ENST 3112 - Climate Change and Moral Responsibility (ENVT)
(4.0 cr; fall, offered periodically)
Students consider their individual contribution to the process of anthropogenic climate change and wrestle with arguments offered by moral philosophers and other scholars regarding matters such as: identifying (a) who is responsible for addressing climate change; (b) what specific obligations those parties have; and (c) why those parties have such obligations.



ENST 3201 - Theories of Environmental Justice (E/CR)
(4.0 cr; spring, offered periodically)
Environmental justice (EJ) has become a key frame for thinking about environmental threats. Core concerns such as pollution and climate change are now also understood to be social justice problems. Study of the development of theories of EJ and the EJ movement and some key contemporary environmental justice problems.



ENST 3301 - Social Values and Public Perspectives in Environmental Research (ENVT)
(4.0 cr; spring, offered periodically)
Environmental researchers must understand how public perspectives and values are relevant to their work. Not appropriately considering perspectives and values could obscure important aspects of problems. Study what values are relevant to research, what questions require appeals to value, and how values can be best incorporated into research.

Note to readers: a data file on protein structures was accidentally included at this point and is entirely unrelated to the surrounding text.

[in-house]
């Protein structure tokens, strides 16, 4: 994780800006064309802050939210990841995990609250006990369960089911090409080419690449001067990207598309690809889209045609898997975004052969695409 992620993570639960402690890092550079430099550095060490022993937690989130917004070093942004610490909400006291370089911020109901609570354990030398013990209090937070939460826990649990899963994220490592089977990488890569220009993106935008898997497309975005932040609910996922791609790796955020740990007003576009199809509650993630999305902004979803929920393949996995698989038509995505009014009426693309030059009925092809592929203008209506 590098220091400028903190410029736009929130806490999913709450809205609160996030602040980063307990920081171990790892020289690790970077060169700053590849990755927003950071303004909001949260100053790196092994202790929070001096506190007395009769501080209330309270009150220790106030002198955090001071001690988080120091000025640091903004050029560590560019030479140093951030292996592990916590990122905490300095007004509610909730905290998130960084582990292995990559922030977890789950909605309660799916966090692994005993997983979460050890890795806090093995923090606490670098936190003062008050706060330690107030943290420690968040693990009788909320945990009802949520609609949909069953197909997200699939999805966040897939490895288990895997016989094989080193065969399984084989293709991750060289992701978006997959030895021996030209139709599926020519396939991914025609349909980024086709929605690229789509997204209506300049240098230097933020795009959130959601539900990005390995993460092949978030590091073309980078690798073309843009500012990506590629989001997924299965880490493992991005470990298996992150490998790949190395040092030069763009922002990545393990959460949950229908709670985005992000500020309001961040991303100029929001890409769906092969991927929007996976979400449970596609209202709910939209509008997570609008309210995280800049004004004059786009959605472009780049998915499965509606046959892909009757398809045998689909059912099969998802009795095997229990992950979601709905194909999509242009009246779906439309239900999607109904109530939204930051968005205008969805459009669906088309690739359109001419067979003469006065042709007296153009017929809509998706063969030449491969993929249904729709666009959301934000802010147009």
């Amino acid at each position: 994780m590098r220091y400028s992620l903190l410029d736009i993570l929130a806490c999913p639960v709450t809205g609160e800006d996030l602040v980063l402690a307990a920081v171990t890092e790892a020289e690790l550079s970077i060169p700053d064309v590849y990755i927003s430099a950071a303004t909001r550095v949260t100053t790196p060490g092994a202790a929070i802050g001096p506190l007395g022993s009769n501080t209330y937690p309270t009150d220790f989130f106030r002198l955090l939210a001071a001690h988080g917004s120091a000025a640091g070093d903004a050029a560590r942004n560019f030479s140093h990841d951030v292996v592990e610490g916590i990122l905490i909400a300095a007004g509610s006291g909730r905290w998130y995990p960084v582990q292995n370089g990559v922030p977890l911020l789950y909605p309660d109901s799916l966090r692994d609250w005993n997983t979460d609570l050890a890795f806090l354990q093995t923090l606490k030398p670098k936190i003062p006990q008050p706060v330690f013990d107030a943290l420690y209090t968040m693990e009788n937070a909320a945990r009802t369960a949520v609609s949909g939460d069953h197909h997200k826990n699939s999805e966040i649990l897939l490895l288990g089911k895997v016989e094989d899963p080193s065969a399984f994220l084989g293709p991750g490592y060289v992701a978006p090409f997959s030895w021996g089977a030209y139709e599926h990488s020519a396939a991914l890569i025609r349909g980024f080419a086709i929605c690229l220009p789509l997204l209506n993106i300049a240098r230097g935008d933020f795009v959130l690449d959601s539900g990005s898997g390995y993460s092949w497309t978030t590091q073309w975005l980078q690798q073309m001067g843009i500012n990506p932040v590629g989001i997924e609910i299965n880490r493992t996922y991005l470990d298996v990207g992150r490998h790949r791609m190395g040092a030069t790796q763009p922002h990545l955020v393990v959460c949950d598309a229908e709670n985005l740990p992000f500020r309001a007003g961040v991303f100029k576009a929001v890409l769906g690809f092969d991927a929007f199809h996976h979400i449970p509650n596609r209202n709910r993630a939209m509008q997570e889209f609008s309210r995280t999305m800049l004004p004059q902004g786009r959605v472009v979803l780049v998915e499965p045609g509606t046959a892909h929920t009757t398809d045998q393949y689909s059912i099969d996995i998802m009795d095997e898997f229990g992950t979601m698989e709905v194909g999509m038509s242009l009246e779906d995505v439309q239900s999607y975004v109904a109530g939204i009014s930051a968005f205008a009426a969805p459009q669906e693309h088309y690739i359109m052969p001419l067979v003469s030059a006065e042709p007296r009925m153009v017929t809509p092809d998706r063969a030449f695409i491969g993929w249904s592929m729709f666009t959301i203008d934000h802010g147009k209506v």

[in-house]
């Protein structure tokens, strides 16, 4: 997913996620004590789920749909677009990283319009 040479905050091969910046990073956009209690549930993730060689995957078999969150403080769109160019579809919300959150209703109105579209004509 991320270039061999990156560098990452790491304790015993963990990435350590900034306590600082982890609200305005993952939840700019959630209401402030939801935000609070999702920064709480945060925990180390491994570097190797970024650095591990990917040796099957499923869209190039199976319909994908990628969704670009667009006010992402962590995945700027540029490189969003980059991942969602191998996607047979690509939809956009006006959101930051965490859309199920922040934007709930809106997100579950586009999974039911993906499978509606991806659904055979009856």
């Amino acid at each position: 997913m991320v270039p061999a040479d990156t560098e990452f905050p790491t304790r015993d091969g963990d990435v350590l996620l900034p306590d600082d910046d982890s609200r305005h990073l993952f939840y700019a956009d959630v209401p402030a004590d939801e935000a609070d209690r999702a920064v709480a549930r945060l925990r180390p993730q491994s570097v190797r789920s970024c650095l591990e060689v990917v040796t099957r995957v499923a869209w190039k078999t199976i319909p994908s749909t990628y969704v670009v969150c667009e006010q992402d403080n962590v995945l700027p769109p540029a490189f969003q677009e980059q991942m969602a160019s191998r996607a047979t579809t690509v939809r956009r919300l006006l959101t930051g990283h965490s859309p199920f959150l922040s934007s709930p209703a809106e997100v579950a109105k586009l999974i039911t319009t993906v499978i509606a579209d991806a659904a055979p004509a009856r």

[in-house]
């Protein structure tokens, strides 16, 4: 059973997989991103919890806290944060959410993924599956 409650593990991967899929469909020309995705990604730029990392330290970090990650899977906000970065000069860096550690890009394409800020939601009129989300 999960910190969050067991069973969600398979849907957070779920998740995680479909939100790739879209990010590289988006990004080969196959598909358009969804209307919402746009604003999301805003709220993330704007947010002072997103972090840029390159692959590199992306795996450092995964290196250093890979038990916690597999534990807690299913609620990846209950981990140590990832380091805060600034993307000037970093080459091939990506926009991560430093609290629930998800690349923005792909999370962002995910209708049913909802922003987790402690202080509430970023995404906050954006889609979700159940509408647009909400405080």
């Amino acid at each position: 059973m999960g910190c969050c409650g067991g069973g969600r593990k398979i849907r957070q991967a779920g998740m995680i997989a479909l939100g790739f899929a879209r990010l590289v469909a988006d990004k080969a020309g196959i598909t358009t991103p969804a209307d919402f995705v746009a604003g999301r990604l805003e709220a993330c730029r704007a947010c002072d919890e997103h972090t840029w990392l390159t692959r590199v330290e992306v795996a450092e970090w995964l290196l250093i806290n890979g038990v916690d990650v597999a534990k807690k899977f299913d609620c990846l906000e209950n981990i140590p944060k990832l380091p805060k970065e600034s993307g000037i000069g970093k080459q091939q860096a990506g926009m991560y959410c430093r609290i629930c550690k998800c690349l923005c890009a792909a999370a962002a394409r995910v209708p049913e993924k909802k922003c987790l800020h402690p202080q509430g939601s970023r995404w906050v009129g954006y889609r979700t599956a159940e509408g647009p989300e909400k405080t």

ENST 3988 - Environmental Studies Pre-Internship Seminar
(1.0 cr; Prereq-1101; S-N only, fall, every year)
Preparation for the environmental studies internship, including attending and writing reflections on presentations by post-internship students, and developing ideas and opportunities for the ENST internship. Students should enroll in this course in fall of sophomore or junior year prior to completing the ENST internship.



ENST 3989 - Environmental Studies Post-Internship Seminar
(1.0 cr; Prereq-3988 or #; A-F only, fall, every year)
Culmination of the environmental studies internship. Includes preparing a final paper and delivering a public presentation on the internship experience. Assessment is based on the quality of the final products and on class participation.



ENST 3996 - Internship/Field Experience in Environmental Studies
(2.0 - 4.0 cr [max 4.0 cr]; S-N only, fall, spring, summer, every year)
An educational experience in a work, research, and/or field setting that provides practical application of the student's theoretical classroom learning experiences. A written plan of work must be approved by the Environmental Studies Internship Coordinator before registration. Prereq-Jr status or instr consent, approved internship proposal.



ENST 4901 - Senior Capstone Experience
(4.0 cr; Prereq-3989 or 3996, sr status or #; A-F only, spring, every year)
Students engage in an individual and/or group problem solving project on a multidisciplinary topic germane to Environmental Studies and present results in a public forum.